Dr. Timmermans' lab aims to identify novel components in the genetic networks that regulate plant stem cell activity and distinguish stem cells from their differentiating descendants. Central to her work is the characterization of an HIRA-dependent epigenetic silencing mechanism that represses stem cell fate during organogenesis. Her research addresses fundamental properties of stem cell function, as contributions of HIRA and epigenetic chromatin states to stem cell homeostasis have recently also been recognized in animals. In addition, the Timmermans' lab studies the roles of microRNAs as mobile signals operating in the stem cell niche. With the recognized importance of microRNAs in animal development and disease, experiments addressing their regulatory mechanisms and roles as development signals in plants are of general significance. Understanding the attributes of stem cells and their determinate descendants in evolutionary distinct systems will elucidate general properties that distinguish these cell types.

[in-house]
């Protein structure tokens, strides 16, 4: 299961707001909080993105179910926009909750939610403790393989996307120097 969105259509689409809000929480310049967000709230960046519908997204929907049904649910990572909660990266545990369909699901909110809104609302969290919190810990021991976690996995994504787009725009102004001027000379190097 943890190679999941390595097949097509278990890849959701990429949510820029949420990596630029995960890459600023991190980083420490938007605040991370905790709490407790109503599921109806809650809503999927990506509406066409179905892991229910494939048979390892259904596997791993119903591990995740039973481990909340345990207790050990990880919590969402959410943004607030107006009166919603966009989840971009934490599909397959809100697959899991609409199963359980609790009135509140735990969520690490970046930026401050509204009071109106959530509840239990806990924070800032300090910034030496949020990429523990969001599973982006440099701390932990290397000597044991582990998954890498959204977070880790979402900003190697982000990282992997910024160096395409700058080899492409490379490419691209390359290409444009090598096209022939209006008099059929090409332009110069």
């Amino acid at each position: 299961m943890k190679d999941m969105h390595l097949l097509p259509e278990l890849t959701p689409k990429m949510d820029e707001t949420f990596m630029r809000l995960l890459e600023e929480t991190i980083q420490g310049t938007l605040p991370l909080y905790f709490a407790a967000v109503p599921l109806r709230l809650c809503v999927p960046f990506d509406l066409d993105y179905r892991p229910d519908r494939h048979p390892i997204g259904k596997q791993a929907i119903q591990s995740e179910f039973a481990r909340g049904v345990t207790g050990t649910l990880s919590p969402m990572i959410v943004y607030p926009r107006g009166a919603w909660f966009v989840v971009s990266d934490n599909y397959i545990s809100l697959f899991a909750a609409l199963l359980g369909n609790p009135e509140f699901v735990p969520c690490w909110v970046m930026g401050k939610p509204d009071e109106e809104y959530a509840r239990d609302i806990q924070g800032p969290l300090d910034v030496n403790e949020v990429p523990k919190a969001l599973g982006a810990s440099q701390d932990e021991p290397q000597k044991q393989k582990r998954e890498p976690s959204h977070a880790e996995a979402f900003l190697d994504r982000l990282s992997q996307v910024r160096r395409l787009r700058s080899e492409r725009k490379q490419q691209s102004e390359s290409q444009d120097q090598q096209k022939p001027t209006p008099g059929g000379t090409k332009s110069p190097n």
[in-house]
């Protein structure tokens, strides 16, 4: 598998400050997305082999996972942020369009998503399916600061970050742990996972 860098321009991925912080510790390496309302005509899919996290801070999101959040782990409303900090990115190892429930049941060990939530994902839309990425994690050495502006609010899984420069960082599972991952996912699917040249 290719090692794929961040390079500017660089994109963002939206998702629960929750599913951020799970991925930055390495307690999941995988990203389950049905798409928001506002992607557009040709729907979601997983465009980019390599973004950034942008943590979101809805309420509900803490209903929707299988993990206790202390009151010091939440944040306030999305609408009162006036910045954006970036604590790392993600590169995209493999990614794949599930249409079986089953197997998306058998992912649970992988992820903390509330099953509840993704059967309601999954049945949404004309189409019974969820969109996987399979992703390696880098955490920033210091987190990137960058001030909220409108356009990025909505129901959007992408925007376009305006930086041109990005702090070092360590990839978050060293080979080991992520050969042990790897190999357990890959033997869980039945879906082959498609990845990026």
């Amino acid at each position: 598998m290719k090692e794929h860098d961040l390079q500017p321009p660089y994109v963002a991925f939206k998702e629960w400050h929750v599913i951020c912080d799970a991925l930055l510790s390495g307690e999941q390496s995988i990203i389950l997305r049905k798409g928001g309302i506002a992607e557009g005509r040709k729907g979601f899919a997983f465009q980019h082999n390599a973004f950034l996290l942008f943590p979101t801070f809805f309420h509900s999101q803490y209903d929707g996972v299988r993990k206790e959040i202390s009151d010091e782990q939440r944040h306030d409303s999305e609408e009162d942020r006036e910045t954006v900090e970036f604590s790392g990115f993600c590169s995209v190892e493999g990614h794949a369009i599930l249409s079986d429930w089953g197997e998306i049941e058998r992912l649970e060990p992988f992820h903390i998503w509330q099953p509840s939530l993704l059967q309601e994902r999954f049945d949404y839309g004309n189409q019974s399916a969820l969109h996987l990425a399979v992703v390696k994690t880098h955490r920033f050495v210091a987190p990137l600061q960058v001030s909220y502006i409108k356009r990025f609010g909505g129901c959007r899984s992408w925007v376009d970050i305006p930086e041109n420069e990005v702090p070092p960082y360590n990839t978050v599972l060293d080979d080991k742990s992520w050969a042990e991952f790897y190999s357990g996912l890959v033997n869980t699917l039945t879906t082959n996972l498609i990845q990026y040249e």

Guo M, Thomas J, Collins G, Timmermans MC. Direct repression of KNOX loci by the ASYMMETRIC LEAVES1 complex of Arabidopsis. Plant Cell. 2008 Jan;20(1):48-58. Epub 2008 Jan 18.
Nogueira FT, Madi S, Chitwood DH, Juarez MT, Timmermans MC. Two small regulatory RNAs establish opposing fates of a developmental axis. Genes Dev. 2007 Apr 1;21(7):750-5.
Phelps-Durr TL, Thomas J, Vahab P, Timmermans MC. Maize rough sheath2 and its Arabidopsis orthologue ASYMMETRIC LEAVES1 interact with HIRA, a predicted histone chaperone, to maintain knox gene silencing and determinacy during organogenesis. Plant Cell. 2005 Nov;17(11):2886-98.